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http://dx.doi.org/10.1016/j.envpol.2021.117257DOI Listing
April 2021

Optimization of ozone dosage in an ozone contact tank using a numerical model.

Environ Sci Pollut Res Int 2021 Apr 15. Epub 2021 Apr 15.

School of Environment, Tsinghua University, Beijing, 100084, China.

Ozone has been widely applied in drinking water and wastewater treatment plants, and it is essential to determine the ozone dosage and its ratio in ozone contact tank to increase the ozone absorption and utilization rates. Batch experiments were performed to determine the first-order reaction rate coefficient of ozone (k) in different raw water qualities. Results showed that k had an exponential decaying relationship with the ozone consumption amount (ΔO). Based on the ozone mass transfer and decomposition kinetics, a numerical model was developed to optimize the total ozone dosage and its ratio in three aeration parts by calculating the ozone absorption and utilization rates in an ozone contact tank. The ozone absorption rate was little affected by the water quality, and an even distribution of ozone could greatly increase the ozone absorption rate. However, the ozone utilization rate was tightly related with the water quality. For waters that consumed ozone quickly, ozone should be dosed equally in three aeration parts to increase the ozone utilization rate up to 94.3%. Otherwise, more ozone should be dosed in the first aeration part. An increase in ozone utilization rate would induce an increase in the degree of water purification. This model could give theoretical support for the determination of ozone dosage and its ratio in water treatment plants rather than experience.
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http://dx.doi.org/10.1007/s11356-021-13917-3DOI Listing
April 2021

A Facile and Scalable Fabrication Procedure for Thin-Film Composite Membranes: Integration of Phase Inversion and Interfacial Polymerization.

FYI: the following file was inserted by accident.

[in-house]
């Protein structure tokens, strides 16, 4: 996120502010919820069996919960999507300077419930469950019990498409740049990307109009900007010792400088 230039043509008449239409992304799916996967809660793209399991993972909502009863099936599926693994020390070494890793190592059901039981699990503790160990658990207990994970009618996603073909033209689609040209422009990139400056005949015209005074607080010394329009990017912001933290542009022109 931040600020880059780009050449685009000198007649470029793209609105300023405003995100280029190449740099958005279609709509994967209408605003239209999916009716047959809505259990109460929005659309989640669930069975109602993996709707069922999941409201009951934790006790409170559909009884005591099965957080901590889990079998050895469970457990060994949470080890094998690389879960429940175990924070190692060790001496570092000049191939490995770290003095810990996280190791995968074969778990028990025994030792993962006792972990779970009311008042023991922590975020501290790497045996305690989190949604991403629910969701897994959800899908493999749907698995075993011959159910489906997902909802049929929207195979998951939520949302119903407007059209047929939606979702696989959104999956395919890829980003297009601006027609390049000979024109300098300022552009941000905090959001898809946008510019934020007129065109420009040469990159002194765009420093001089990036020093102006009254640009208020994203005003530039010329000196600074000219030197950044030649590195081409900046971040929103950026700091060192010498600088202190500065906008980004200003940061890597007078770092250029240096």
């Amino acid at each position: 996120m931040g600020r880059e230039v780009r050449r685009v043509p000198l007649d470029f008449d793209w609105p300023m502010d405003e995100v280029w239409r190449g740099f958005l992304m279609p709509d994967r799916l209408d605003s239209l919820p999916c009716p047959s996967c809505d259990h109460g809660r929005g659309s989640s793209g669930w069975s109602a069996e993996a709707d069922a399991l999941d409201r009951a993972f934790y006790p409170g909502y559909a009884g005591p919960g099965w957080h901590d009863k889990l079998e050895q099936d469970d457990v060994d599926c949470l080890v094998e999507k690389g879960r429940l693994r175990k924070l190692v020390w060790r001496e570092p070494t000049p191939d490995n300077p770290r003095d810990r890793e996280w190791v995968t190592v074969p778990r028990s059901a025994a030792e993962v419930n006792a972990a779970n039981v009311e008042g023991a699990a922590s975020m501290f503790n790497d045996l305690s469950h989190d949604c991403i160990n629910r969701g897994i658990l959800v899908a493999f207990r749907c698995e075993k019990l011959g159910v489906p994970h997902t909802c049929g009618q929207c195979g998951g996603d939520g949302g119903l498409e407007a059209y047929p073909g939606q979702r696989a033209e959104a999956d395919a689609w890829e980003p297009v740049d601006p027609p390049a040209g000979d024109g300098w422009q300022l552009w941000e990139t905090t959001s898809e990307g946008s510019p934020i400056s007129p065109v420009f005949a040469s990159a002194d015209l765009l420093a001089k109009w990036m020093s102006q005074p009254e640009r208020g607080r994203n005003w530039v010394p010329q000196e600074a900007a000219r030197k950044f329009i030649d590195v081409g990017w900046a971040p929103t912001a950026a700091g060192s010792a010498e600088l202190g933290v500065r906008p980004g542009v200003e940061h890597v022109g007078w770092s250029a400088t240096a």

Environ Sci Technol 2020 02 22;54(3):1946-1954. Epub 2020 Jan 22.

Department of Chemical Engineering , KU Leuven , Celestijnenlaan 200F , B-3001 Leuven , Belgium.

Conventional dense thin-film composite (TFC) membranes evince a universally low water permeability, the increase of which typically relies on introducing additional transport channels based on intricate steps within a membrane preparation process. In this study, we reported a novel and simplified procedure for the fabrication of high-performance TFC membranes. Specifically, the dissolution of aqueous monomers in the casting solution was utilized for the following interfacial polymerization (IP). Since the monomers diffused to the water bath during phase inversion, the control of precipitation time enabled an effective regulation of the monomer concentration in the formed polymeric substrates, where the IP reaction was initiated by the addition of the organic phase. The entire and uniform embedment of aqueous monomers inside the substrates contributed to the formation of ultrathin and smooth selective layers. An excellent separation performance (i.e., water permeability: 34.7 L m h bar; NaSO rejection: ∼96%) could be attained using two types of aqueous monomers (i.e., piperazine and β-cyclodextrin), demonstrating the effectiveness and universality of this method. Compared to the conventional immersion-based process, this novel procedure shows distinct advantages in reducing monomer usage, shortening the production cycle, and achieving a more superior membrane performance, which is highly promising for large-scale membrane manufacture.